As part of their national strategy, and not just the work of the strike force, the FBI cooperates with DOJ and various United States Attorneys' Offices throughout the country to pursue offenders through parallel criminal and civil remedies.33 According to the FBI, these cases typically target large-scale medical providers, such as hospitals and corporations, which engage in criminal activity and commit fraud against the government.34 Emphasis is placed on recovering the illegal proceeds of these schemes through seizure and forfeiture proceedings as well as substantial civil settlements.35 Upon successful conviction, the FBI provides information to various regulatory and state agencies to assist them in seeking to exclude convicted medical providers from further participation in the Medicare and Medicaid health care systems.36

The FBI states that it has more than 500 agents and analysts using intelligence and data to uncover health care fraud schemes and collecting evidence through undercover operations and wiretaps.37 Following more strike force arrests, HHS-OIG Deputy Inspector General Cantrell stated: "the Office of Inspector General is committed to the strike force model and will continue to use advanced data analytics along with traditional investigative methods to root out those who steal from our Medicare program."38

Footnotes

1 See e.g. www.stopmedicarefraud.gov , sponsored by the U.S Department of Health & Human Services and the U.S. Department of Justice.

2 Id.

3 Id.

4 Horswell, Cindy, "Feds Strike at Medicare Fraud in Houston Area," Houston Chronicle, July 11, 2009. Available at http://www.chron.com/news/houstontexas/article/Feds-strike-at-Medicare-fraud-in-Houston-area-1728261.php . Last accessed February 7, 2014.

5 Id.

6 Id.

7 U.S. Department of Justice, "Strike Force Formed to Target Fraudulent Billing of Medicare Program by Health Care Companies", May 9, 2007, Available at http://www.justice.gov/opa/pr/2007/May/07_ag_339.html. Last accessed February 7, 2014.

8 Typically, "infusion therapy" means that a drug is administered intravenously, but the term may also refer to situations where drugs are provided through other non-oral routes.

9 U.S. Department of Justice, "Strike Force Formed to Target Fraudulent Billing of Medicare Program by Health Care Companies", May 9, 2007, Available at http://www.justice.gov/opa/pr/2007/May/07_ag_339.html . Last accessed February 7, 2014.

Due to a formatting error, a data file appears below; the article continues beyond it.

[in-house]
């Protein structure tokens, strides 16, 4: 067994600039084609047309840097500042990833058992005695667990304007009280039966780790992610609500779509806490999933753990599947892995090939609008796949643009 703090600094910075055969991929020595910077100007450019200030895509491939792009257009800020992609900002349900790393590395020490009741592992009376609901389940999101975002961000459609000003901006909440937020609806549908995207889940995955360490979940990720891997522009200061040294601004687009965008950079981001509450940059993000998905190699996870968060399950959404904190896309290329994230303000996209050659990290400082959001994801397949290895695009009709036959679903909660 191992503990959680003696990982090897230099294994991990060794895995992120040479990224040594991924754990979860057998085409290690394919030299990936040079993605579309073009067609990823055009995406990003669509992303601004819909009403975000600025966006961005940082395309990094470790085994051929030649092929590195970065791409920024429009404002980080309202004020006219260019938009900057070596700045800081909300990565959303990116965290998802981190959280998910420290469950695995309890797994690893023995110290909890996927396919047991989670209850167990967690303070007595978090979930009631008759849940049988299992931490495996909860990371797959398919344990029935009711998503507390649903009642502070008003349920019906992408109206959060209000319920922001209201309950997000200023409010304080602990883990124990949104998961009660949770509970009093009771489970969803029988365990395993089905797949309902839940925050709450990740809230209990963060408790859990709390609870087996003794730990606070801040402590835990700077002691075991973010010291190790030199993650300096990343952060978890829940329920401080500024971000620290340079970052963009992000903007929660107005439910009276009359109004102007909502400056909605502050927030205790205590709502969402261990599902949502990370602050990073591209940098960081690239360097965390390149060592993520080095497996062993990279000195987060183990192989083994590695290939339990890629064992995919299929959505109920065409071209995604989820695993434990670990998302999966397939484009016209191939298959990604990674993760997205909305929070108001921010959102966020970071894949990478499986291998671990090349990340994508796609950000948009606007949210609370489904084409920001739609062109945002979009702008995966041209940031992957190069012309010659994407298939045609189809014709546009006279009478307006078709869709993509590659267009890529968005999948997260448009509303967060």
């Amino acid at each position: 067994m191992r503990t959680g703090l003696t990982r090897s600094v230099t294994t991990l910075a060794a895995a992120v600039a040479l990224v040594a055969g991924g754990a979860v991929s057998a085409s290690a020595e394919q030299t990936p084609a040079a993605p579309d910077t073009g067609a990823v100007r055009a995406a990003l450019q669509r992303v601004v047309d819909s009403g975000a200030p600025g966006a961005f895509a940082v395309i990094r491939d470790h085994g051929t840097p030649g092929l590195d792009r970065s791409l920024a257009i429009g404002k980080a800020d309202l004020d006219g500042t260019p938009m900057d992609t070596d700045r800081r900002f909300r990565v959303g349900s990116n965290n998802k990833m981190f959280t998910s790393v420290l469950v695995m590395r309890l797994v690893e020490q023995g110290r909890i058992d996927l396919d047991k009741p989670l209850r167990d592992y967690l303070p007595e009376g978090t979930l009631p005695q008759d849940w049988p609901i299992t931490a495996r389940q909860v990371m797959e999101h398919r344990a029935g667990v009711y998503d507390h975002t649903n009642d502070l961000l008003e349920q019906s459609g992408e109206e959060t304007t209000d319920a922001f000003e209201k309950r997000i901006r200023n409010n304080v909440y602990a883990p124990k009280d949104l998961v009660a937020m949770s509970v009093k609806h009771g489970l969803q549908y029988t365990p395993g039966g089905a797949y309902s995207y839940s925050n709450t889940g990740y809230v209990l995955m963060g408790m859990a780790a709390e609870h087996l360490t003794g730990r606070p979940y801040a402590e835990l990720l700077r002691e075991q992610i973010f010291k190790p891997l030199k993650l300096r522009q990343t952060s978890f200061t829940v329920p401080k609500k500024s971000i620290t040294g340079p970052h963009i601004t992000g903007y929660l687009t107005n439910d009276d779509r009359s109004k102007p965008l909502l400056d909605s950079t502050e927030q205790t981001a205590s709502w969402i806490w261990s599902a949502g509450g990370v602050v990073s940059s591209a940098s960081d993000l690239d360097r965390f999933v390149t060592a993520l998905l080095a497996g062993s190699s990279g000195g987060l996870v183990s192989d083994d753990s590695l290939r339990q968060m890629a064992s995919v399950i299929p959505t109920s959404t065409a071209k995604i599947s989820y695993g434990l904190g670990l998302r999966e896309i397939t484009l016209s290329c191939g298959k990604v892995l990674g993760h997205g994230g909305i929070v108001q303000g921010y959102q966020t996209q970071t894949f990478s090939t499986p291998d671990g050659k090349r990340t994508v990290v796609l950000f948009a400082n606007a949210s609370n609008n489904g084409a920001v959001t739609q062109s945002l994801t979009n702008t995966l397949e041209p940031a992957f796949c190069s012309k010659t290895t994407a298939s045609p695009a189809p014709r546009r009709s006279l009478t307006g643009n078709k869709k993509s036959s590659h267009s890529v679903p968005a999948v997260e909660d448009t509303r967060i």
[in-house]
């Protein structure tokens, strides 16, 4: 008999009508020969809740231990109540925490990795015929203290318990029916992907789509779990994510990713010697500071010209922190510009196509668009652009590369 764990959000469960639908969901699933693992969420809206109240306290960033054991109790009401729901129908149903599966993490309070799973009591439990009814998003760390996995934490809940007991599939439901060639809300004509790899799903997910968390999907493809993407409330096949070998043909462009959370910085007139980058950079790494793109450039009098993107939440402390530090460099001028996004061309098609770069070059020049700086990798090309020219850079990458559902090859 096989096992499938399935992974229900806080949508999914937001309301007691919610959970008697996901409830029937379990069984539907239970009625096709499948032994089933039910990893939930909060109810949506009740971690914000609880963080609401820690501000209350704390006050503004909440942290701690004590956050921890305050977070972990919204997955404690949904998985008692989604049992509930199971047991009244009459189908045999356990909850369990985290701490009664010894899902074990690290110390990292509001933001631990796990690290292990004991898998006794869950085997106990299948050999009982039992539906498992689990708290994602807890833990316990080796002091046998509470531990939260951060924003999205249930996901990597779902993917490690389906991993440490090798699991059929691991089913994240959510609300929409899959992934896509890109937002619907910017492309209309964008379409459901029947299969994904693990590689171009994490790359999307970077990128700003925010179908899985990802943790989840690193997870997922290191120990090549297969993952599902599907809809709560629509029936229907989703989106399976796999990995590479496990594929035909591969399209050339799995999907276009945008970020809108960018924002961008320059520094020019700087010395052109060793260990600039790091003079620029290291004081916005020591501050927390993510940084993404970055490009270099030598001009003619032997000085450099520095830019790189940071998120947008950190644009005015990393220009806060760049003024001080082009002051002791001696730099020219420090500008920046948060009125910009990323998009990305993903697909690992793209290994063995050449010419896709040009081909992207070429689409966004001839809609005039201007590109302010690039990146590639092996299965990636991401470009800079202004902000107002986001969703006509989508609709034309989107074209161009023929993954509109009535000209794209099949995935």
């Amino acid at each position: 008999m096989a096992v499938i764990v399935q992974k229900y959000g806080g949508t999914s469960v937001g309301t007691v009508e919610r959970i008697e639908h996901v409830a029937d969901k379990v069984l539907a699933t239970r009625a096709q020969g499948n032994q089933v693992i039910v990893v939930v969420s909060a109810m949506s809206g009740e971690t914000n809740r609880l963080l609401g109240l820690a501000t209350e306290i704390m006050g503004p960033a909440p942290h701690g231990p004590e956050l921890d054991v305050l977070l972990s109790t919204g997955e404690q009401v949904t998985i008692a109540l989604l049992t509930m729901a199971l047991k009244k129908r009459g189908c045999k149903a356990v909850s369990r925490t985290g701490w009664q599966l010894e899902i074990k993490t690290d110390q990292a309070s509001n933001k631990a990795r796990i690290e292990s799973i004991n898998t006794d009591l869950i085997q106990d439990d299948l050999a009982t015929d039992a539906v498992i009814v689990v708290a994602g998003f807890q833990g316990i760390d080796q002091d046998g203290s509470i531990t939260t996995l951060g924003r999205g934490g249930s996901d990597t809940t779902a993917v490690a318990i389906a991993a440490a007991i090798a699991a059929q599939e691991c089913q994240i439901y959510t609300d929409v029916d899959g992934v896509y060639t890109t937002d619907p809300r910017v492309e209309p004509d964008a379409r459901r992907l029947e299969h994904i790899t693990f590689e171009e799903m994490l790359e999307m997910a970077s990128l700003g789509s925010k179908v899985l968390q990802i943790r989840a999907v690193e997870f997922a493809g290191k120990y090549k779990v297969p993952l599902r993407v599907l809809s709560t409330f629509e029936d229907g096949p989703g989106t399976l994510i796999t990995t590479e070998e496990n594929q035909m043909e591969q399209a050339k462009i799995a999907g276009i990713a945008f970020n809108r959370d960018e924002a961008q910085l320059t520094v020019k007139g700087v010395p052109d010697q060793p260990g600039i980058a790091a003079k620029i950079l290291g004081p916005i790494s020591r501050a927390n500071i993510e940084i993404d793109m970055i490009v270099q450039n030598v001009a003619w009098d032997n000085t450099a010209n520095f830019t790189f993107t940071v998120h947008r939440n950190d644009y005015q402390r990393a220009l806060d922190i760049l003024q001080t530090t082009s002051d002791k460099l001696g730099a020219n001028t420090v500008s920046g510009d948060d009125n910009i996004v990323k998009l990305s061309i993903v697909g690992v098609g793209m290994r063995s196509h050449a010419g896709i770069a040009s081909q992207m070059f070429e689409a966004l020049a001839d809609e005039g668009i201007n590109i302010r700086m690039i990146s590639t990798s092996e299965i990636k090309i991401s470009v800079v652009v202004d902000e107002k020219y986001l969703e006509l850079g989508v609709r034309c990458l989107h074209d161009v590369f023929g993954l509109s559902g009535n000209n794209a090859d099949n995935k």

10 Department of HHS, Office of Inspector General. (July 2007). Medicare's Program Safeguard Contractors: Activities to Detect and Deter Fraud and Abuse.

11 Id.

12 DOJ, FBI Financial Crimes Section, Criminal Investigative Division. Financial Crimes Report to the Public, Fiscal Years 2010-2011.

13 U.S. Department of Justice, "Strike Force Formed to Target Fraudulent Billing of Medicare Program by Health Care Companies", May 9, 2007, Available at http://www.justice.gov/opa/pr/2007/May/07_ag_339.html. Last accessed February 7, 2014.

14 Id.

15 See U.S. Department of Health and Human Services, "HEAT Task Force", Available at http://www.stopmedicarefraud.gov/aboutfraud/heattaskforce/ . Last accessed February 7, 2014.

16 Patient Protection and Affordable Care Act, Section 6402(h).

17 U.S. Department of Justice, "Medicare Fraud Strike Force Charges 91 Individuals for Approximately $430 Million in False Billing", October 4, 2012, Available at http://www.justice.gov/opa/pr/2012/October/12-ag-1205.html . Last accessed February 7, 2014.

18 Id.

19 U.S. Department of Justice, "Health Care Clinic Owner Sentenced for Role in $7 Million Medicare Fraud Scheme", December 19, 2013, Available at http://www.justice.gov/opa/pr/2013/December/13-crm-1337.htm l. Last accessed February 7, 2014.

20 U.S. Department of Justice, "Departments of Justice and Health and Human Services Announce Record-Breaking Recoveries Resulting from Joint Efforts to Combat Health Care Fraud", February 11, 2013, Available at http://www.justice.gov/opa/pr/2013/February/13-ag-180.html . Last accessed February 7, 2014.

21 See United States v. Roy, et al., No. 3:12-cr-54 (ND TX).

22 U.S. Department of Justice, "Dallas Doctor Arrested For Alleged Role in Nearly $375 Million Health Care Fraud Scheme", February 28, 2012, Available at http://www.justice.gov/opa/pr/2012/February/12-crm-260.html . Last accessed February 7, 2014.

23 Id.

24 Id.

25 See United States v. Roy, et al., No. 3:12-cr-54 (ND TX).

26 DOJ, FBI Financial Crimes Section, Criminal Investigative Division. Financial Crimes Report to the Public, Fiscal Years 2010-2011.

27 Id.

28 See United States v. Moreira et al., 1:13-cr-20298 (SD FL).

29 Id.

30 U.S. Department of Justice, "Health Care Clinic Owner Sentenced for Role in $7 Million Medicare Fraud Scheme", December 19, 2013, Available at http://www.justice.gov/opa/pr/2013/December/13-crm-1337.html . Last accessed February 7, 2014.

31 Id.

32 DOJ, FBI Financial Crimes Section, Criminal Investigative Division. Financial Crimes Report to the Public, Fiscal Years 2010-2011.

33 Id.

34 Id.

35 Id.

36 Id.

37 Federal Bureau of Investigation, "Historic Medicare Fraud Strike Force Takedown", May 2, 2012, Available at http://www.fbi.gov/news/news_blog/strike-force-takedown-050212 . Last accessed February 7, 2014.

38 U.S. Department of Justice, "Medicare Fraud Strike Force Charges 107 Individuals for Approximately $452 Million in False Billing", May 2, 2012, Available at http://www.justice.gov/opa/pr/2012/May/12-ag-568.html . Last accessed February 7, 2014.